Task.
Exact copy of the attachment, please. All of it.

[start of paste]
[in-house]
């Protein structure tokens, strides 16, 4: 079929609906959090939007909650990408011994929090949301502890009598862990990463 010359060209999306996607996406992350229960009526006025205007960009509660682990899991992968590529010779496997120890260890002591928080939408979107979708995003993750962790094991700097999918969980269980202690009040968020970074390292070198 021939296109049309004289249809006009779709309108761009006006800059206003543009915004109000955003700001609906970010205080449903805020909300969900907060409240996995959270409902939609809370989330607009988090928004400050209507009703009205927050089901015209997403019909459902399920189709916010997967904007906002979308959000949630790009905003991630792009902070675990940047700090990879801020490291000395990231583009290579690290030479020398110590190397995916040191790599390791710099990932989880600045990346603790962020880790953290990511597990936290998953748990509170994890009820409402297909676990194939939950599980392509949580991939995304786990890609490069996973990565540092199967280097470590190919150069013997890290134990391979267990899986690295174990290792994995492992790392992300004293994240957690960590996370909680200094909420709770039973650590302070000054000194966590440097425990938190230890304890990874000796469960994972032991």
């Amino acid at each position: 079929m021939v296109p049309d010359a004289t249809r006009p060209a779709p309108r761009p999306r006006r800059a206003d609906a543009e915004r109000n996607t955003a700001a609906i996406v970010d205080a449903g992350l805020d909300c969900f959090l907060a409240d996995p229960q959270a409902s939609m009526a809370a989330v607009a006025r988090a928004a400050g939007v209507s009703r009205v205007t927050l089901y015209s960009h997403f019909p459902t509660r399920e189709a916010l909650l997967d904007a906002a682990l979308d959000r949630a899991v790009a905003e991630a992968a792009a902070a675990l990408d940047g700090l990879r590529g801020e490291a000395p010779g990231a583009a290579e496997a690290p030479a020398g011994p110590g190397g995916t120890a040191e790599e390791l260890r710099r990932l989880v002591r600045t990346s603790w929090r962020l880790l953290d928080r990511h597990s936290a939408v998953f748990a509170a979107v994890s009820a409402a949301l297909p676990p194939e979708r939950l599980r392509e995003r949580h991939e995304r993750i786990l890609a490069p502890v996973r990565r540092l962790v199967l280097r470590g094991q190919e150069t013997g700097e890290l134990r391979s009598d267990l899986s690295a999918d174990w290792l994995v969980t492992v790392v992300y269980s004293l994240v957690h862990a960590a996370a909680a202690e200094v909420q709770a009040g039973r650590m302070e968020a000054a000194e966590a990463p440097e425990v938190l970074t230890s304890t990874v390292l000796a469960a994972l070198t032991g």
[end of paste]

[in-house]
């Protein structure tokens, strides 16, 4: 079929609906959090939007909650990408011994929090949301502890009598862990990463 010359060209999306996607996406992350229960009526006025205007960009509660682990899991992968590529010779496997120890260890002591928080939408979107979708995003993750962790094991700097999918969980269980202690009040968020970074390292070198 021939296109049309004289249809006009779709309108761009006006800059206003543009915004109000955003700001609906970010205080449903805020909300969900907060409240996995959270409902939609809370989330607009988090928004400050209507009703009205927050089901015209997403019909459902399920189709916010997967904007906002979308959000949630790009905003991630792009902070675990940047700090990879801020490291000395990231583009290579690290030479020398110590190397995916040191790599390791710099990932989880600045990346603790962020880790953290990511597990936290998953748990509170994890009820409402297909676990194939939950599980392509949580991939995304786990890609490069996973990565540092199967280097470590190919150069013997890290134990391979267990899986690295174990290792994995492992790392992300004293994240957690960590996370909680200094909420709770039973650590302070000054000194966590440097425990938190230890304890990874000796469960994972032991």
């Amino acid at each position: 079929m021939v296109p049309d010359a004289t249809r006009p060209a779709p309108r761009p999306r006006r800059a206003d609906a543009e915004r109000n996607t955003a700001a609906i996406v970010d205080a449903g992350l805020d909300c969900f959090l907060a409240d996995p229960q959270a409902s939609m009526a809370a989330v607009a006025r988090a928004a400050g939007v209507s009703r009205v205007t927050l089901y015209s960009h997403f019909p459902t509660r399920e189709a916010l909650l997967d904007a906002a682990l979308d959000r949630a899991v790009a905003e991630a992968a792009a902070a675990l990408d940047g700090l990879r590529g801020e490291a000395p010779g990231a583009a290579e496997a690290p030479a020398g011994p110590g190397g995916t120890a040191e790599e390791l260890r710099r990932l989880v002591r600045t990346s603790w929090r962020l880790l953290d928080r990511h597990s936290a939408v998953f748990a509170a979107v994890s009820a409402a949301l297909p676990p194939e979708r939950l599980r392509e995003r949580h991939e995304r993750i786990l890609a490069p502890v996973r990565r540092l962790v199967l280097r470590g094991q190919e150069t013997g700097e890290l134990r391979s009598d267990l899986s690295a999918d174990w290792l994995v969980t492992v790392v992300y269980s004293l994240v957690h862990a960590a996370a909680a202690e200094v909420q709770a009040g039973r650590m302070e968020a000054a000194e966590a990463p440097e425990v938190l970074t230890s304890t990874v390292l000796a469960a994972l070198t032991g």